Getting the balance right with hybrid solutions

18th October 2021

The building services industry has an important part to play in helping the UK achieve its commitment to reduce carbon emissions by 78% by 2035, leading to net zero emissions by 2050. 

With heat in buildings accounting for a third of total UK emissions, the way in which we heat our public and commercial building stock must change. At the time of writing, we are still awaiting the UK government’s Heat and Buildings Strategy. But while the policies are yet to be clarified, it’s clear that action is required now to identify all achievable opportunities to achieve energy and emissions savings from existing heating systems.

As the national electricity grid becomes greener and cleaner, electrification of heat and the use of heat pumps is one approach to drive down the carbon footprint of commercial buildings. Indeed, we are pleased to be adding commercial air source heat pumps (ASHPs) to our comprehensive portfolio of heating and hot water solutions. Other methods to propel the energy transition are likely to include decarbonisation of the gas grid (using hydrogen), and heat networks (in dense urban environments).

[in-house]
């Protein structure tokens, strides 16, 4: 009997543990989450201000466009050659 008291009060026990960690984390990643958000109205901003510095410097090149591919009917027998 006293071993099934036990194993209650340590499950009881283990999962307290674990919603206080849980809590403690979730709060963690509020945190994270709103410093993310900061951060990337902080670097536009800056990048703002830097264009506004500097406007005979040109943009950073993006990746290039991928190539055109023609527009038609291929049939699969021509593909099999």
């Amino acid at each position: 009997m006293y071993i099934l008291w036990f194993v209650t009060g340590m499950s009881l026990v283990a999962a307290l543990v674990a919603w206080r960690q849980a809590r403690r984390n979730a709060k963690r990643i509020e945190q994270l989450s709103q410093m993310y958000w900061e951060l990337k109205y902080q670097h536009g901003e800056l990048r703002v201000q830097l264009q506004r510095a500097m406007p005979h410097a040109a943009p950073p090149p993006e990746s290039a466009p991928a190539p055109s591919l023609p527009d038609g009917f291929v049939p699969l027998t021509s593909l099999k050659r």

While heat pumps can bring huge potential benefits in commercial premises, the solution is likely to be more complex and must be tailored every time to meet the individual requirements. 

For this reason, combining ASHPs with traditional high efficiency boilers or water heaters in a hybrid system is increasingly proving an effective approach in commercial buildings.

Meeting peak demand